Why Paying off Student Loans Should Not Be Your Goal!

May has now come and gone, which means that many of you will soon be or have recently graduated from dental school and although you may not all have the same specialties, one thing you will all have in common, is the whopping amount of student debt you have accrued. In 2014, the average dental student graduated with $241,097 in debt, nearly double the amount of debt that students accrued for school back in 2001.

Most of you will graduate, become an associate in an already established practice, and start paying off that student debt right away; but what if we told you, that instead of taking that route, we advise that you consider purchasing your own practice; that we advise you to establish your own practice and then slowly start tackling your student debt, a little bit at a time.

Now we know what you are thinking. You are sitting there reading our words, silently thinking to yourself, “Are you crazy?” What sense does it make graduate from dental school, owing hundreds of thousands of dollars in student debt, and then taking out ANOTHER loan to buy my own practice?

Well, student debt is not a contributing factor in whether or not a lender will loan you the money to buy your own practice. A bank would rather see an applicant who has $250,000 in student loan debt and $50,000 dollars in savings, than a borrower who has $200,000 in debt and $0 in savings. This is because they expect you to have student loan debt but they need you to have some personal financial savings to reduce the “risk” they are taking on by lending you money.

Before we go any further, let’s clear one thing up: This doesn’t apply to all kinds of debt. Credit card debt is much different than student loan debt. Credit card debt is revolving and having a larger amount of credit card debt than the average borrower can and will be seen as a hindrance.

So, if owning your own practice is a professional goal, it will be more beneficial to funnel your earnings into a savings account, than to funnel your earnings into paying back your student debt right out of the gate or working for the first five years as an associate to “pay off your debt”.

This will make even more sense when we let you in on this little secret:

The cash flows that you will receive as an owner will be much higher than that of an associate.

Again, we know what you are thinking: “Well, duh!”…. But let’s dig a little deeper and for the purpose of this example, let’s look at a General Dentist practice that will have $1M in collections annually:

Earnings as an Associate…… The Associate of a practice that brings in $1M in collections annually will typically have a pay range of 25-30%. After subtracting 28% of the collections related to hygiene, that associate will be earning 25-30% of $720,000, or $180,000-216,000 in gross associate compensation.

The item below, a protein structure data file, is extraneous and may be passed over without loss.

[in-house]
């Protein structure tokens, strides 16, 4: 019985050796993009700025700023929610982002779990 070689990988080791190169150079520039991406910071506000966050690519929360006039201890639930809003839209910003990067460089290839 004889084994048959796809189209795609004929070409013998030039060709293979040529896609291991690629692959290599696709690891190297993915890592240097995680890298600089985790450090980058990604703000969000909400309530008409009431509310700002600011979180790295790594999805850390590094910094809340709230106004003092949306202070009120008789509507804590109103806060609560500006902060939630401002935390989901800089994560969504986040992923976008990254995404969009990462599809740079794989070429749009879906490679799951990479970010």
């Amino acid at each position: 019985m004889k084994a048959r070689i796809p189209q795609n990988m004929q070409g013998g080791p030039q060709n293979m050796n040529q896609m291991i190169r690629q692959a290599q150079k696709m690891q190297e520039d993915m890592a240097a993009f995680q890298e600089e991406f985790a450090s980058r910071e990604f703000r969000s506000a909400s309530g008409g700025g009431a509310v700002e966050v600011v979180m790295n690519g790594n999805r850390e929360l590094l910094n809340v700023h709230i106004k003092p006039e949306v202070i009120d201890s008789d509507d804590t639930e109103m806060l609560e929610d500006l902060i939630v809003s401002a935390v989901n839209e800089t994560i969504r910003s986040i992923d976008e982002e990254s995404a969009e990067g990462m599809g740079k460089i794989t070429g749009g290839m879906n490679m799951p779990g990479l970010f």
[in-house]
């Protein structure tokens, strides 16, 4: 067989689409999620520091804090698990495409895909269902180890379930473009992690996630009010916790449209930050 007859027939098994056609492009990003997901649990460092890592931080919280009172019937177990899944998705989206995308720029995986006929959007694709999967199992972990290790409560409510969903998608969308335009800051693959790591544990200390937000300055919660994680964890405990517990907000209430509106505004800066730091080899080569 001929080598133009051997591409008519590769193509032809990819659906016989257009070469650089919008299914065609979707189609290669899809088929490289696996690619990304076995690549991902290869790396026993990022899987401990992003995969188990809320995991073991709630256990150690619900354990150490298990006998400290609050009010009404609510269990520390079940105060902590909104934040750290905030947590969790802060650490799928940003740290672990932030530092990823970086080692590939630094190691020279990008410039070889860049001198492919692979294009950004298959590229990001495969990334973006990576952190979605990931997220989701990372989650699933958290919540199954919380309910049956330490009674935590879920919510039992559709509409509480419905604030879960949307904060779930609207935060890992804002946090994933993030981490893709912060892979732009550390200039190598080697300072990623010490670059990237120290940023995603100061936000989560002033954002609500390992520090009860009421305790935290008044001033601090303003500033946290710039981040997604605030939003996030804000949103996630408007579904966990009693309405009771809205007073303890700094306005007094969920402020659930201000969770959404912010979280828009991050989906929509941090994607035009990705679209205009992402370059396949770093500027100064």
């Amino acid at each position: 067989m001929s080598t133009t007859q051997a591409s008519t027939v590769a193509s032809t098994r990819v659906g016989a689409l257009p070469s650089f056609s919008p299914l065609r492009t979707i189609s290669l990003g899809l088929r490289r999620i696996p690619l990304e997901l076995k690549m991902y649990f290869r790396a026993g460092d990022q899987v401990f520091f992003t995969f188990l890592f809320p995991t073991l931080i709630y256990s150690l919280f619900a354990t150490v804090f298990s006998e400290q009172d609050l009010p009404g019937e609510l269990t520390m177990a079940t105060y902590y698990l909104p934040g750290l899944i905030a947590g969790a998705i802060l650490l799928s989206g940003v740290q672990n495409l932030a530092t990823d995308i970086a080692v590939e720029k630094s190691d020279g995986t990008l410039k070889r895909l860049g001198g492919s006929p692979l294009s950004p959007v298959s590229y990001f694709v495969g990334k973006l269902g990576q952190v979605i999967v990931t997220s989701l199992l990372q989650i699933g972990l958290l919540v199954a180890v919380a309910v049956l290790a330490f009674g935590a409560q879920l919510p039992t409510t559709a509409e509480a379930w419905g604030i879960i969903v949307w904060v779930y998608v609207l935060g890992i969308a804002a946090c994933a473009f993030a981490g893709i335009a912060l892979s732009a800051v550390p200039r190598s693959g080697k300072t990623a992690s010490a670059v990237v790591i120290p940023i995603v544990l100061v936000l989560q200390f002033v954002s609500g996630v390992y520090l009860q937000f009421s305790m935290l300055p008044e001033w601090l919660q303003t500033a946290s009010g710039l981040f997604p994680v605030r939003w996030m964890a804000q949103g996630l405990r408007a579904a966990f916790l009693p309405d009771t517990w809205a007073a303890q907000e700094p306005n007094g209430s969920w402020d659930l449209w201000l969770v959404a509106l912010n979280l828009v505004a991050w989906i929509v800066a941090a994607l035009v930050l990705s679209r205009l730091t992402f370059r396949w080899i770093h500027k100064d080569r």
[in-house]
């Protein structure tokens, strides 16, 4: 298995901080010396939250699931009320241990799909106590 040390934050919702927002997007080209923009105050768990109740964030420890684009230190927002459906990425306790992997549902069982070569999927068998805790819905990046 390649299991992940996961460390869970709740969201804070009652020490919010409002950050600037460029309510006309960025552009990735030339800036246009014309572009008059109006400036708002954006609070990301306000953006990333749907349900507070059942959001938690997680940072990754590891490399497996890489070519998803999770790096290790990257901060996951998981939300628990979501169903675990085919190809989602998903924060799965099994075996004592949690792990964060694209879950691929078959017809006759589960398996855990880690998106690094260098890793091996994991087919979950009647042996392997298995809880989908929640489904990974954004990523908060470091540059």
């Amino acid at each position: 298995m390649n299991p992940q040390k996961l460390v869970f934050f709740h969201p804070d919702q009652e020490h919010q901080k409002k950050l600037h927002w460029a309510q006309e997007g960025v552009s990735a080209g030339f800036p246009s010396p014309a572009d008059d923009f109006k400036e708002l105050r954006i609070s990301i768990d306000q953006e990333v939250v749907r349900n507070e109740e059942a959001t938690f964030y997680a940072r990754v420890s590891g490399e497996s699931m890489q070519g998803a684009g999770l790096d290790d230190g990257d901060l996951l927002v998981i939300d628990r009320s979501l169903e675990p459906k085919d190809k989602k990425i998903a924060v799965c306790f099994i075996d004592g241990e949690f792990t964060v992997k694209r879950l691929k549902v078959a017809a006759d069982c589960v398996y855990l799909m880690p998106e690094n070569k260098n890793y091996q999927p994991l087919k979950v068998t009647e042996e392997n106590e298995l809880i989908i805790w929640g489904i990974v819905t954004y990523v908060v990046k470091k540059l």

Earnings as an Owner……. When we look at the possible earnings as the owner of the practice, the collections derived from the hygiene production will be added back, because that portion of the collections is considered a benefit of being an owner. This means that instead of the owner earning 40% of the $720,000, he or she will actually earn 40% of the full $1M (after taking into account an assumed overhead of 60%), and that means that as an owner you have the potential to earn $400,000 per year. Essentially, you are earning between $184,000 to $220,000 more as an owner than as an associate and are doing the SAME WORK.



25%-30% of $720,000

Compensation:  $180,000-$216,000

40% of $1,000,000

Profit:  $400,000

That is an additional owner’s benefit of $184,000 to $220,000!!!


Now that you see how beneficial ownership can be…..let’s go back to student loans. As you can see, if you wish, it will be so much easier to pay back the $241,000 in loans as an owner, making $400,000 annually, than as an associate making $200,000 annually. The ability to pay loans off quicker, in turn, means that you will be saving additional money that would have been allocated to accrued interest.

Aside from the increase in pay, other benefits of being an owner over an associate are that as an owner:

    • You are able to build equity in your business.
    • You are able to control your own destiny.
    • You are able to manage taxes more effectively.
    • You have the ability to maximize a pension plan to prepare for retirement.

The key to moving forward with your own practice, regardless of the amount you still owe from school, is finding the right practice for you. Finding the right practice for the right price should be your biggest concern upon graduating from school, not immediately paying back the student debt.  Don’t quite believe us yet?  Talk with lenders! We can connect you to some of the top lenders in the dental acquisition industry who are experts in dental practice financing and understand how a dental practice works, what the opportunities and risks are.  They can further guide you so that when you are ready to purchase, you are that much more ready!

Buyer’s Consulting is just one of the many services we offer here at NDP, and when you are ready to move forward with purchasing your own practice, we would love to help you find the right practice and help you down the path to ownership!

Already have an opportunity for ownership or interested in learning more about dental practice financing?

Contact Us today to learn more about how to set up your complimentary buyers discussion!